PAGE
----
Muzzle energy is the kinetic energy of a bullet as it is expelled from the muzzle of a firearm. Without consideration of factors such as aerodynamics and gravity for the sake of comparison, muzzle energy is used as a rough indication of the destructive potential of a given firearm or cartridge. The heavier the bullet and especially the faster it moves, the higher its muzzle energy and the more damage it will do.
The general formula for the kinetic energy is
Although both mass and velocity contribute to the muzzle energy, the muzzle energy is proportional to the mass while proportional to the square of the velocity. The velocity of the bullet is a more important determinant of muzzle energy. For a constant velocity, if the mass is doubled, the energy is doubled; however, for a constant mass, if the velocity is doubled, the muzzle energy increases four times. In the SI system the above Ek will be in unit joule if the mass, m, is in kilogram, and the speed, v, is in metre per second.
Muzzle energy is dependent upon the factors previously listed, and velocity is highly variable depending upon the length of the barrel a projectile is fired from. Also the muzzle energy is only an upper limit for how much energy is transmitted to the target, and the effects of a ballistic trauma depend on several other factors as well. While the above list mentions some averages, there is wide variation in commercial ammunition. A 180-grain (12 g) bullet fired from .357 magnum handgun can achieve a muzzle energy of 580 foot-pounds force (790 J). A 110-grain (7.1 g) bullet fired from the same gun might only achieve 400 foot-pounds force (540 J) of muzzle energy, depending upon the manufacture of the cartridge. Some .45 Colt ammunition can produce 1,200 foot-pounds force (1,600 J) of muzzle energy, far in excess of the average listed above.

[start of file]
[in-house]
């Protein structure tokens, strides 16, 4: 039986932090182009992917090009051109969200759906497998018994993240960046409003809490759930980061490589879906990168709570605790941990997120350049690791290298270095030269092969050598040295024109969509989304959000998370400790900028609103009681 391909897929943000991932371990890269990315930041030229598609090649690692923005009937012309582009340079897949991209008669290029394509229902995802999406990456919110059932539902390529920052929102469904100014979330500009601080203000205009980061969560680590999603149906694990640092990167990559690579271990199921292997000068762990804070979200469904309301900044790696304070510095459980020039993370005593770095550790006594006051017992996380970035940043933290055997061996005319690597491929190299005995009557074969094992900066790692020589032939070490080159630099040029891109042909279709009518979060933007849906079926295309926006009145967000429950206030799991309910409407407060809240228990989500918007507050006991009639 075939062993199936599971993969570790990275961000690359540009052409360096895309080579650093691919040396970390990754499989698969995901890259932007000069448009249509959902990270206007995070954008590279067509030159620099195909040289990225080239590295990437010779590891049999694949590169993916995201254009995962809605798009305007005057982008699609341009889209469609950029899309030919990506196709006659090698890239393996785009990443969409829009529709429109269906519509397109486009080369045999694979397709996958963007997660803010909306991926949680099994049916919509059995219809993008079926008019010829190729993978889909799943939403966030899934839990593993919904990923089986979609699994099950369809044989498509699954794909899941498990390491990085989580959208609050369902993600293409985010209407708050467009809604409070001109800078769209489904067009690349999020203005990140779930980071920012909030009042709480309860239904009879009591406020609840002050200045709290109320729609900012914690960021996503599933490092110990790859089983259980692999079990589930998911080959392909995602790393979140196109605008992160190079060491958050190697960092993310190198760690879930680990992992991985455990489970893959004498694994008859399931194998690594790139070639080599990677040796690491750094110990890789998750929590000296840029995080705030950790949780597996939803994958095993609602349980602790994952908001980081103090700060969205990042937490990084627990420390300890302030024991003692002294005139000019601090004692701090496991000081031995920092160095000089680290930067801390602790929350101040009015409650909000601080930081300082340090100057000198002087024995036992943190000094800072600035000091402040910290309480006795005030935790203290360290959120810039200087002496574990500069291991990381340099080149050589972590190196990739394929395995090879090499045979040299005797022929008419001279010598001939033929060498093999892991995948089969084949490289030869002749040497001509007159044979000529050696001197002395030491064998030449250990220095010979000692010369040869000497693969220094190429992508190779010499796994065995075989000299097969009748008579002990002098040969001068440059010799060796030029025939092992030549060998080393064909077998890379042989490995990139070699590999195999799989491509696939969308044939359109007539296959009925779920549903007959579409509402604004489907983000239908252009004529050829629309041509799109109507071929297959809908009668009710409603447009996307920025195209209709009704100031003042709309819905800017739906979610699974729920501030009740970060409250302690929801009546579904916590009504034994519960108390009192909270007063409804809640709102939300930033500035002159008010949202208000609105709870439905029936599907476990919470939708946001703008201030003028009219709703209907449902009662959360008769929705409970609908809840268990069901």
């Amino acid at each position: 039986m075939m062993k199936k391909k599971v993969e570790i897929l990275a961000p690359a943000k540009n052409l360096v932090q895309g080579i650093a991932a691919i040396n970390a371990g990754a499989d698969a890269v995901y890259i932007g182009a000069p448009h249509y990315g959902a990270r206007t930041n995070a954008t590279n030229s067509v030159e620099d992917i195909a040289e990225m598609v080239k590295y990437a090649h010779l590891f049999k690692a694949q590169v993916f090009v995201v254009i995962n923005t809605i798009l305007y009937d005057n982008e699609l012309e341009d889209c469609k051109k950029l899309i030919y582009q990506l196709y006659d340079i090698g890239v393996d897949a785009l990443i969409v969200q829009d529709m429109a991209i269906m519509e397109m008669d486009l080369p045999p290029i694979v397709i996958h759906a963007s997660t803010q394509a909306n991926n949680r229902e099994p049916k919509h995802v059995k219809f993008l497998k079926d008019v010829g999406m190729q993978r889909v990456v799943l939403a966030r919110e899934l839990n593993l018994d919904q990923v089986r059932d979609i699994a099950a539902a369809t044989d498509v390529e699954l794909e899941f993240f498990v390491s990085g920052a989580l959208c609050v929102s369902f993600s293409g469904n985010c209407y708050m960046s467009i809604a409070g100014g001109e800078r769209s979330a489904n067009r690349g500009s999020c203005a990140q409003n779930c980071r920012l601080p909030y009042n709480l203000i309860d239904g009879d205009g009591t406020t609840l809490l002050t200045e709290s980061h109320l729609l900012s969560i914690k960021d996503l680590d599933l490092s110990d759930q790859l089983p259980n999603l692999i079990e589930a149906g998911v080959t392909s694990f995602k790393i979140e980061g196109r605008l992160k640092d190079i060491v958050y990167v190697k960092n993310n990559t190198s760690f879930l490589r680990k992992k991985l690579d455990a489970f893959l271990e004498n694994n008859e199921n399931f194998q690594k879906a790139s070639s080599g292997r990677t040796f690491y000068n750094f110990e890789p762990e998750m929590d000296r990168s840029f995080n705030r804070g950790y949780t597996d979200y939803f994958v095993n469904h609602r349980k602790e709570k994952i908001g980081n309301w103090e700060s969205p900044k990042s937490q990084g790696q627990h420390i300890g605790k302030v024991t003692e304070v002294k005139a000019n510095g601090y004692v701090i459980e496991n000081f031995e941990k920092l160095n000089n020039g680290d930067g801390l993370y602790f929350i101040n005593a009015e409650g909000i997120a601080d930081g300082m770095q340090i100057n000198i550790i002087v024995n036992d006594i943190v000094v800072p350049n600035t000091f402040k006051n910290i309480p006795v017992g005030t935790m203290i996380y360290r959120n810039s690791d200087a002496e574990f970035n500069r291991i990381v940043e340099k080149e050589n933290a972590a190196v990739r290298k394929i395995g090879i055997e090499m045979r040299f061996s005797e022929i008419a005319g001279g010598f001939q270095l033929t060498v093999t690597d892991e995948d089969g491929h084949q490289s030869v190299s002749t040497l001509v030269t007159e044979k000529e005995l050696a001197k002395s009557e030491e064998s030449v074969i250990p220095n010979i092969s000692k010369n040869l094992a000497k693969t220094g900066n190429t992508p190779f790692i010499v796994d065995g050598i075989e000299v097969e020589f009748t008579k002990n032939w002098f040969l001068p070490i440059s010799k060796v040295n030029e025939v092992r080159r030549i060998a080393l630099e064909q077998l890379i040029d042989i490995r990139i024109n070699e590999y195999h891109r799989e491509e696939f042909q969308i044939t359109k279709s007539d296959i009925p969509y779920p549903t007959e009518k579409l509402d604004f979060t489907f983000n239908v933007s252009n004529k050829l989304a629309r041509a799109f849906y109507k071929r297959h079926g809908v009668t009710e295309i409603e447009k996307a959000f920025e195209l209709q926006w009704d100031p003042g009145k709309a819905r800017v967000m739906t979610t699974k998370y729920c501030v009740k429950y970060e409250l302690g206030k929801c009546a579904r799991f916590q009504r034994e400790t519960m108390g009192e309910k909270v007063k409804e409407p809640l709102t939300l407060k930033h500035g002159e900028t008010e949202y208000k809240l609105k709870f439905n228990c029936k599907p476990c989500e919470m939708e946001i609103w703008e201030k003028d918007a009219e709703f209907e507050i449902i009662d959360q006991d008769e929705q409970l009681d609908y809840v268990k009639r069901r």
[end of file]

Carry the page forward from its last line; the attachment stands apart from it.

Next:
Some jurisdictions stipulate minimum muzzle energies for hunting. For example, in Denmark rifle ammunition used for hunting the largest types of game there such as red deer must have a kinetic energy E100 (i.e.: at 100m range) of at least 2700 J and a bullet mass of at least 9 g or alternatively an E100 of at least 2000 J and a bullet mass of at least 10 g. Namibia specifies three levels of minimum muzzle energy for hunting, 1350 J for game such as springbok, 2700 J for game such as hartebeest and 5400 J for big game, together with a minimum caliber of 7 mm.
In Germany airsoft guns with a muzzle energy of no more than 0.5 J are exempt from the gun law, while air guns with a muzzle energy of no more than 7.5 J may be acquired without a firearms license.
Mainland China uses a concept of "muzzle ratio kinetic energy" (Chinese: ), which is the quotient (ratio) of the muzzle energy divided by the bore cross sectional area, to distinguish genuine guns from "imitation" replicas like toy guns. The Ministry of Public Security unilaterally introduced the concept in 2008 leading up to the Beijing Olympic Games, dictating that anything over 1.8 J/cm2 to be defined as real firearms. This caused many existing toy gun products on the Chinese market (particularly airsoft) to become illegal overnight, as almost all airsoft guns shooting a standard 0.20 gram 6mm pellet have a muzzle velocity over 250 ft/s (76 m/s), which translates to more than 0.58 J (0.43 ft?lbf) of muzzle energy, or 2.0536 J/cm2 of "ratio energy". The subsequent heavy-handed crackdowns by local law enforcement led to many seizures, arrests and prosecutions of individual owners for "trafficking and possession of illegal weapons" over the years.